That depends on what insurance you have and why the medication was prescribed. For example, Medicare Part D will cover GLP-1 medications for diabetes treatment for patients with diabetes. However, the program will not cover medications for weight loss. If you have private insurance, coverage will vary by plan. Without insurance coverage, the popular GLP-1 agonists can cost upwards of $1,300 per month.

Some of the side effects may be a result of not the drug but the weight loss itself — like hair loss, which Levy says is “incredibly common” when you lose a lot of weight — or even underlying disease. Ozempic and Mounjaro are approved for diabetes, for example, and diabetes is the most common known cause of gastroparesis (stomach paralysis), according to the National Institute of Diabetes and Digestive and Kidney Diseases. In some studies, it affects up to half of the population with type 1 and type 2 diabetes.

Still, these diabetes and weight loss medications are not for everyone. People who have a history of pancreatitis should discuss the risks with their doctor before starting the drugs. And Bakshi says patients who have medullary thyroid cancer or a family history of it should not take them, due to the potential risk of thyroid C-cell tumors. 

What’s more, research suggests that most people regain much of the weight they lost when they stop taking the medications. One study, published in the journal Diabetes, Obesity and Metabolism, found that participants gained back two-thirds of the weight they lost a year after stopping Wegovy.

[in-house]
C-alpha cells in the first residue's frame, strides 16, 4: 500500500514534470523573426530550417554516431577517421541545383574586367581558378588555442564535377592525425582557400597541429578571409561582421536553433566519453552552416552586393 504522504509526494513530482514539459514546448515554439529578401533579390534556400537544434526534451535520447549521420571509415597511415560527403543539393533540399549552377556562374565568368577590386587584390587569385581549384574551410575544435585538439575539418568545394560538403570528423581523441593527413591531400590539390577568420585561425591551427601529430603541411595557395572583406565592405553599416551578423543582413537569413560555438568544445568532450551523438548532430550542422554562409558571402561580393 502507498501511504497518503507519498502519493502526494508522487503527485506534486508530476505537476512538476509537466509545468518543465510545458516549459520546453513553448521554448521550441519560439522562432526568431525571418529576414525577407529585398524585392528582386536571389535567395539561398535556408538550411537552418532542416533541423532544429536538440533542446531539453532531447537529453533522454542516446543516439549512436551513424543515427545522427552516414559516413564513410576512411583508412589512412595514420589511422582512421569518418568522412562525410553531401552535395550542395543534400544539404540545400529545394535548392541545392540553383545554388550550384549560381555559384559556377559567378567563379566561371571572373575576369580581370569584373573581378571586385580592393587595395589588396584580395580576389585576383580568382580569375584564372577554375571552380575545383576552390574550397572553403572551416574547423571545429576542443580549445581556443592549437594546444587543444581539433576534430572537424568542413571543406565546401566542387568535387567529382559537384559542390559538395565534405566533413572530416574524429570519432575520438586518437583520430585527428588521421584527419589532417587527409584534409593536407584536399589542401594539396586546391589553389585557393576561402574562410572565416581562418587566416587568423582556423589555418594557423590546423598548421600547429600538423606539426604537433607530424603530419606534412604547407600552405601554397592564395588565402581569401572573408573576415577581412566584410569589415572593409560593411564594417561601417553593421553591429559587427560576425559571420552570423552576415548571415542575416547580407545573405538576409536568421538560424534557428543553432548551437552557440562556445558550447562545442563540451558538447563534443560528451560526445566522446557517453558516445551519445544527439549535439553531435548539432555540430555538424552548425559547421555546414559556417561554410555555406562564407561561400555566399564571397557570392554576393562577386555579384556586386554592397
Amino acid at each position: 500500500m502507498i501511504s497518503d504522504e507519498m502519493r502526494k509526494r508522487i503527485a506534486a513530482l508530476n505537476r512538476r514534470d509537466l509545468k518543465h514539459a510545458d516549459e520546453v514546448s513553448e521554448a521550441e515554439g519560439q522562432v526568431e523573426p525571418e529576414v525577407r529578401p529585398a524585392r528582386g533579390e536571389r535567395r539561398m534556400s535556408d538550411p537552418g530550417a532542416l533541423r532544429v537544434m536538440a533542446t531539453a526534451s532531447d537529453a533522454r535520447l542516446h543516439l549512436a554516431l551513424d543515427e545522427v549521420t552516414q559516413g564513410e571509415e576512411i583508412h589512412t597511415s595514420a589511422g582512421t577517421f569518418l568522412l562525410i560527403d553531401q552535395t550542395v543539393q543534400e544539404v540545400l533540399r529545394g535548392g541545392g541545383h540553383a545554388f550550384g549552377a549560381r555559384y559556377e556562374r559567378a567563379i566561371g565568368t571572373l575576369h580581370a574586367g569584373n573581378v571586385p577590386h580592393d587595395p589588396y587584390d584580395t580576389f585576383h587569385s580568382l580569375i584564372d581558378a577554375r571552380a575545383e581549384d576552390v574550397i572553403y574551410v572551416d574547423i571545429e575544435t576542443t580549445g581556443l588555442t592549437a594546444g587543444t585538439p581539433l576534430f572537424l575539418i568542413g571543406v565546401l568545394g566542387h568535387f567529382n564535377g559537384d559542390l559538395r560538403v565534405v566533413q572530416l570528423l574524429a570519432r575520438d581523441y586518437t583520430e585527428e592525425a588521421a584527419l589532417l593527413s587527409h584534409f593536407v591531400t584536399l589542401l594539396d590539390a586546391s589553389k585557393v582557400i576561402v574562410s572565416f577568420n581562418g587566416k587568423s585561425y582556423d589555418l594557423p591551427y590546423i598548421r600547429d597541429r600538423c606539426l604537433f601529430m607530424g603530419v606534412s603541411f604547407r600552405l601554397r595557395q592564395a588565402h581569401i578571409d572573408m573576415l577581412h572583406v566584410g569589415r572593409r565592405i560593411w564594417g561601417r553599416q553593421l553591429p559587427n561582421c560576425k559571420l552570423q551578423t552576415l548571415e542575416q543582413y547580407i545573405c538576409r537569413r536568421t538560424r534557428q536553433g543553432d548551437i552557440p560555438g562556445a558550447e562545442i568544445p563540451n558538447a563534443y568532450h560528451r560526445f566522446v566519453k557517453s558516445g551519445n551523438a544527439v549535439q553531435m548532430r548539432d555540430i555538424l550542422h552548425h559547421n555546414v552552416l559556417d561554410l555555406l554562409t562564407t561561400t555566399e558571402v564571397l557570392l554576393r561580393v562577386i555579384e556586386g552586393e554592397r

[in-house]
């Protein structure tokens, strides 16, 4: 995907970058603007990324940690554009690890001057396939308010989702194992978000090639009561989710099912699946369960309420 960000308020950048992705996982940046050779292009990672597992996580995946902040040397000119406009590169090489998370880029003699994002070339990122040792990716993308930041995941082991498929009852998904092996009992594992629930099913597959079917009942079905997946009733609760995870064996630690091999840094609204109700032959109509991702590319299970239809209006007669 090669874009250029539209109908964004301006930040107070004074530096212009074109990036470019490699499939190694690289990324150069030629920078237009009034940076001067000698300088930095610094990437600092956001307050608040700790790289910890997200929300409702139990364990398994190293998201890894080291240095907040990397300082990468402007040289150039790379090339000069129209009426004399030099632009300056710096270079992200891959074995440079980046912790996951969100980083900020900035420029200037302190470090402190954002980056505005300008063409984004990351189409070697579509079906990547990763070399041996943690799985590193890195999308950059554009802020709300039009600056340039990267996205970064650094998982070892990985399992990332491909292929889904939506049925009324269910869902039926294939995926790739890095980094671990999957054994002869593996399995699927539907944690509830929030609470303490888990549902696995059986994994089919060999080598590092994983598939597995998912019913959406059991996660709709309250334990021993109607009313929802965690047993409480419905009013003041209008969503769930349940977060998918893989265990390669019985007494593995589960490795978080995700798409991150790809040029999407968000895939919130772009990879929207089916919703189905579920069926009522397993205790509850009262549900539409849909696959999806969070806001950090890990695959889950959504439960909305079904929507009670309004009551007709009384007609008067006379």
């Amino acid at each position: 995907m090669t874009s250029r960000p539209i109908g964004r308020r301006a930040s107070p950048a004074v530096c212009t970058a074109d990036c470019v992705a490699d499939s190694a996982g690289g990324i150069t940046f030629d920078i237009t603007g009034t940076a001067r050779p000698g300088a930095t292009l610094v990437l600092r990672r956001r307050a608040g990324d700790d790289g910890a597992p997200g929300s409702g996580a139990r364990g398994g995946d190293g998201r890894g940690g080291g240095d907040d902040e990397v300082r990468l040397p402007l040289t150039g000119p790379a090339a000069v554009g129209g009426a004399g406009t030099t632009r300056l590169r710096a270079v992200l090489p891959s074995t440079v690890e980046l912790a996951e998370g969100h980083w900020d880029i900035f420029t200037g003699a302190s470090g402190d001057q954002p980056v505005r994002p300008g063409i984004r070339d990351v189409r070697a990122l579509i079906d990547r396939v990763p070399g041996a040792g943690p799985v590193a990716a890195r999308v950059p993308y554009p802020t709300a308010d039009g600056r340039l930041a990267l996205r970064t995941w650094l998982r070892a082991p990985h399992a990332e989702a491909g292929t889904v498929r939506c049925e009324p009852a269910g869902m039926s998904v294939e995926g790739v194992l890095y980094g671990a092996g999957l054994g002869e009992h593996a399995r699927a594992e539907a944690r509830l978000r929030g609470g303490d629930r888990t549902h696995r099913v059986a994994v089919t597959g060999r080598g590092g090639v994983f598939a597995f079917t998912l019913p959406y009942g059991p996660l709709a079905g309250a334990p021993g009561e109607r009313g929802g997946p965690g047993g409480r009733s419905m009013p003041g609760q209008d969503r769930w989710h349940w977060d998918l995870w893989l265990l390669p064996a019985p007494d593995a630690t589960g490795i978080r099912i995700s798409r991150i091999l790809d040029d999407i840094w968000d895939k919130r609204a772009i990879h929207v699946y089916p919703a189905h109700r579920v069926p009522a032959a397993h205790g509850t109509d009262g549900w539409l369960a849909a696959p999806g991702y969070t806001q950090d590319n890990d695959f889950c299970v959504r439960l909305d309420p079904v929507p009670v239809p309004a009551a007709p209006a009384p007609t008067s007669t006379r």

Talk to your doctor

Bottom line, health experts say: Have a conversation with your health care provider before starting these medications. “Side effects are always important to know, and [patients should] understand that there’s no miracle drug,” Bakshi says. “Everything comes with a risk; everything comes with complications.”  

Reports of aspiration underline the need for medical supervision while taking these medications, Levy says. The American Society of Anesthesiologists suggests withholding GLP-1 medications before elective surgery to reduce the risk of complications, and this is something your doctor can help with, should you have an upcoming operation.

But some people are taking these medications without ever making a trip to see their doctor, new reports show. The Food and Drug Administration (FDA) says semaglutide, the active ingredient in Ozempic and Wegovy, is being illegally marketed online. The agency warns that “these drugs may be counterfeit, which means they could contain the wrong ingredients, contain too little, too much or no active ingredient at all, or contain other harmful ingredients.”

“It could certainly lead to complications if patients are not being screened properly and counseled properly,” Levy says. “So I think that’s the big takeaway.”